Mitsui O.S.K. Lines (MOL) announced the launch of the pure car truck carrier (PCTC) Courageous Ace, featuring an energy-saving design (patent pending) that reflects MOL’s commitment to protecting the environment. The vessel is designed for improved aerodynamics to enhance fuel efficiency. It is the first of six newly designed PCTCs to be launched by January of next year. The Courageous Ace was launched at Minaminippon Shipbuilding in Oita. It measures 198 m long, 32.2 m wide, has a draft of 34.6 m, and displaces 57,000 GT. The ship has a cargo capacity of 6,400 standard passenger cars.
The shape of conventional car carriers makes them very susceptible to wind resistance and a phenomenon called “leeway” in which the wind pushes the vessel from the side. The Courageous Ace’s design, developed jointly with Universal Shipbuilding Corp., reduces leeway and enhances fuel efficiency. Improved fuel efficiency, in turn, contributes to energy conservation and helps reduce vessel emissions of CO2, NOx, and SOx per unit load. The new design also allows a higher service speed. The vessel’s bow is aerodynamically rounded and bevelled along the bowline to help reduce pressure from head winds. The upper deck has cargo space (called the garage deck) to maximize load capacity. The vessel also has wind channels along the sides of the vessel at the top of the garage deck, which help the ship maintain a straight course.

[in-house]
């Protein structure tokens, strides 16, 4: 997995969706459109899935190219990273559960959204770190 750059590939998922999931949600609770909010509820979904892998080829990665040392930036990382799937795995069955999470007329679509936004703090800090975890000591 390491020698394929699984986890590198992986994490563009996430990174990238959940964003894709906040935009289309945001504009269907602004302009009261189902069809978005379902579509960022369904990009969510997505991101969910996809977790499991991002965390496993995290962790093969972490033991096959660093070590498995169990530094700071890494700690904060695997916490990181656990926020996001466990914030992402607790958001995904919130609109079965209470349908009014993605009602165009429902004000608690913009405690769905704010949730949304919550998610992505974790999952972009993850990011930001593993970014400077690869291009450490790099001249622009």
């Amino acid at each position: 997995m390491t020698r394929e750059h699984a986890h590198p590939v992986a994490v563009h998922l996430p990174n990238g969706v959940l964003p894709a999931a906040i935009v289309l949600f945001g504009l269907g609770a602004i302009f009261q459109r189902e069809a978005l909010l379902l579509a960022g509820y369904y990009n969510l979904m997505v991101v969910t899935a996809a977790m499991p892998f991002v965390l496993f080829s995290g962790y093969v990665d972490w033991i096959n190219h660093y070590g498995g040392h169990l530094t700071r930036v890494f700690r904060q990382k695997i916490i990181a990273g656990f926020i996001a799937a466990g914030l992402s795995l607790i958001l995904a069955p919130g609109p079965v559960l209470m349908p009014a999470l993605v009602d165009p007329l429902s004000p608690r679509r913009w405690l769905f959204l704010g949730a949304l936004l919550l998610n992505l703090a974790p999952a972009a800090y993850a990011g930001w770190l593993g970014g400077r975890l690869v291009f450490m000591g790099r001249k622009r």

Test results show an approximately 20% reduction in aerodynamic pressure at the bow in winds of 15m/s. This will result in about a 4% improvement in fuel efficiency. By reducing leeway, the design is expected to improve fuel efficiency by about 6%. Together this will lead to a speed increase of up to 1 knot, depending on the direction of the wind. The vessel is also equipped with Propeller Boss Cap Fins (PBCF), a device developed by MOL to enhance propeller efficiency by 4-5 percent. Both technologies are expected to realise higher levels of fuel efficiency. MOL already plans to launch six of these new-type PCTCs between March 2003 and January 2004. Three will be built at Minaminippon Shipbuilding and three at Shin Kurushima Dockyard in Ehime. The company will continue to adopt this new design on future PCTCs.